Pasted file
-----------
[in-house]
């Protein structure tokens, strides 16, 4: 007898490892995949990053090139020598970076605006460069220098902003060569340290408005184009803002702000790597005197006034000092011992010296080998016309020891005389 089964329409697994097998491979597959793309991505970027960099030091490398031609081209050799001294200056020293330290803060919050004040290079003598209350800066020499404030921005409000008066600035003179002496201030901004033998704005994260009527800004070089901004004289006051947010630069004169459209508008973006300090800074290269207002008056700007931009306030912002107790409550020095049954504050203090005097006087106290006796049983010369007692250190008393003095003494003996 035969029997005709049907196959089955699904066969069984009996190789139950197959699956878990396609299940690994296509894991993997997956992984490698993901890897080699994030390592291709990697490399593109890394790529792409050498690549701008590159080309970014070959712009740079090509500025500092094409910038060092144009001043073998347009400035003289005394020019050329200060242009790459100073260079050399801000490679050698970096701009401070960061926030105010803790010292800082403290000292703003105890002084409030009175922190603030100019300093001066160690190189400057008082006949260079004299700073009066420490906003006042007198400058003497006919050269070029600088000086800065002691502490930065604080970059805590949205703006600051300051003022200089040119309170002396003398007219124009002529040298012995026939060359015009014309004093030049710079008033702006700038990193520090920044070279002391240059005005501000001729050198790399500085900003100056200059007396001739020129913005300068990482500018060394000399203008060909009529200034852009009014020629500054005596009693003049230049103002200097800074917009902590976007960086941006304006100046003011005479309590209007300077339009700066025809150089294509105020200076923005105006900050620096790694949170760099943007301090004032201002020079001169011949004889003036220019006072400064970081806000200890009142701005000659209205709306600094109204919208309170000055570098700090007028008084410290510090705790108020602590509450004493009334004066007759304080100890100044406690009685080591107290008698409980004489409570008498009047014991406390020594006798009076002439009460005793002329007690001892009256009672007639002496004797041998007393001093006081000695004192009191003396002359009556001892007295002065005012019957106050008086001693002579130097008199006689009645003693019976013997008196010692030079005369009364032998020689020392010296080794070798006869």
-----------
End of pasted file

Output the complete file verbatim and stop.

[in-house]
């Protein structure tokens, strides 16, 4: 007898490892995949990053090139020598970076605006460069220098902003060569340290408005184009803002702000790597005197006034000092011992010296080998016309020891005389 089964329409697994097998491979597959793309991505970027960099030091490398031609081209050799001294200056020293330290803060919050004040290079003598209350800066020499404030921005409000008066600035003179002496201030901004033998704005994260009527800004070089901004004289006051947010630069004169459209508008973006300090800074290269207002008056700007931009306030912002107790409550020095049954504050203090005097006087106290006796049983010369007692250190008393003095003494003996 035969029997005709049907196959089955699904066969069984009996190789139950197959699956878990396609299940690994296509894991993997997956992984490698993901890897080699994030390592291709990697490399593109890394790529792409050498690549701008590159080309970014070959712009740079090509500025500092094409910038060092144009001043073998347009400035003289005394020019050329200060242009790459100073260079050399801000490679050698970096701009401070960061926030105010803790010292800082403290000292703003105890002084409030009175922190603030100019300093001066160690190189400057008082006949260079004299700073009066420490906003006042007198400058003497006919050269070029600088000086800065002691502490930065604080970059805590949205703006600051300051003022200089040119309170002396003398007219124009002529040298012995026939060359015009014309004093030049710079008033702006700038990193520090920044070279002391240059005005501000001729050198790399500085900003100056200059007396001739020129913005300068990482500018060394000399203008060909009529200034852009009014020629500054005596009693003049230049103002200097800074917009902590976007960086941006304006100046003011005479309590209007300077339009700066025809150089294509105020200076923005105006900050620096790694949170760099943007301090004032201002020079001169011949004889003036220019006072400064970081806000200890009142701005000659209205709306600094109204919208309170000055570098700090007028008084410290510090705790108020602590509450004493009334004066007759304080100890100044406690009685080591107290008698409980004489409570008498009047014991406390020594006798009076002439009460005793002329007690001892009256009672007639002496004797041998007393001093006081000695004192009191003396002359009556001892007295002065005012019957106050008086001693002579130097008199006689009645003693019976013997008196010692030079005369009364032998020689020392010296080794070798006869």